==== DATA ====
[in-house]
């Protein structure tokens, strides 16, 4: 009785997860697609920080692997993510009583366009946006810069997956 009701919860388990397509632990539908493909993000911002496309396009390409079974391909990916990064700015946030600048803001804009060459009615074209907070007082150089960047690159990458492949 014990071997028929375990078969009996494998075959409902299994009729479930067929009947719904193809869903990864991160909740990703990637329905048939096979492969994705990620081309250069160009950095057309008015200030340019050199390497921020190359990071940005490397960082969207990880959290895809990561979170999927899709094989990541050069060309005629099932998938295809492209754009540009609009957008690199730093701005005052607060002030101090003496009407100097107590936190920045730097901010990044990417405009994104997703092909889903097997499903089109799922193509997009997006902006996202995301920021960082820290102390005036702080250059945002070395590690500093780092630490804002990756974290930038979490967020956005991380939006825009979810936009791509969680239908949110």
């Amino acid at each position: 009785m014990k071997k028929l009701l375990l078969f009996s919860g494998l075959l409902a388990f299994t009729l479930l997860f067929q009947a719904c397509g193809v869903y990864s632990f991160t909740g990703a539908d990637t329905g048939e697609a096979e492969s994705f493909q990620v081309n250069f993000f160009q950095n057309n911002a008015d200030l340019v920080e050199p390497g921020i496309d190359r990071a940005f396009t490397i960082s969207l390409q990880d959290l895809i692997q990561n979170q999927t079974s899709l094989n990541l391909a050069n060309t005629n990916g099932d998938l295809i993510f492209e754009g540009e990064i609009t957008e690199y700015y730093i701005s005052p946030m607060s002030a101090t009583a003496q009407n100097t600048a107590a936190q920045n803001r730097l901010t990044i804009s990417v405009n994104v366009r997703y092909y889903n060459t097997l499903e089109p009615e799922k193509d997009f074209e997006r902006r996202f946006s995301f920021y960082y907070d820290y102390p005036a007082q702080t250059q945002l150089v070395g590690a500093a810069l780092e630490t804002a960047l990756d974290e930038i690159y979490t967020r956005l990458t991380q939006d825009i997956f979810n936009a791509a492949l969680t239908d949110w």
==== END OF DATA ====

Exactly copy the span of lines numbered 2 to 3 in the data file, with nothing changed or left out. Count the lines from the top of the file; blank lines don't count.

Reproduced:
């Protein structure tokens, strides 16, 4: 009785997860697609920080692997993510009583366009946006810069997956 009701919860388990397509632990539908493909993000911002496309396009390409079974391909990916990064700015946030600048803001804009060459009615074209907070007082150089960047690159990458492949 014990071997028929375990078969009996494998075959409902299994009729479930067929009947719904193809869903990864991160909740990703990637329905048939096979492969994705990620081309250069160009950095057309008015200030340019050199390497921020190359990071940005490397960082969207990880959290895809990561979170999927899709094989990541050069060309005629099932998938295809492209754009540009609009957008690199730093701005005052607060002030101090003496009407100097107590936190920045730097901010990044990417405009994104997703092909889903097997499903089109799922193509997009997006902006996202995301920021960082820290102390005036702080250059945002070395590690500093780092630490804002990756974290930038979490967020956005991380939006825009979810936009791509969680239908949110």
């Amino acid at each position: 009785m014990k071997k028929l009701l375990l078969f009996s919860g494998l075959l409902a388990f299994t009729l479930l997860f067929q009947a719904c397509g193809v869903y990864s632990f991160t909740g990703a539908d990637t329905g048939e697609a096979e492969s994705f493909q990620v081309n250069f993000f160009q950095n057309n911002a008015d200030l340019v920080e050199p390497g921020i496309d190359r990071a940005f396009t490397i960082s969207l390409q990880d959290l895809i692997q990561n979170q999927t079974s899709l094989n990541l391909a050069n060309t005629n990916g099932d998938l295809i993510f492209e754009g540009e990064i609009t957008e690199y700015y730093i701005s005052p946030m607060s002030a101090t009583a003496q009407n100097t600048a107590a936190q920045n803001r730097l901010t990044i804009s990417v405009n994104v366009r997703y092909y889903n060459t097997l499903e089109p009615e799922k193509d997009f074209e997006r902006r996202f946006s995301f920021y960082y907070d820290y102390p005036a007082q702080t250059q945002l150089v070395g590690a500093a810069l780092e630490t804002a960047l990756d974290e930038i690159y979490t967020r956005l990458t991380q939006d825009i997956f979810n936009a791509a492949l969680t239908d949110w």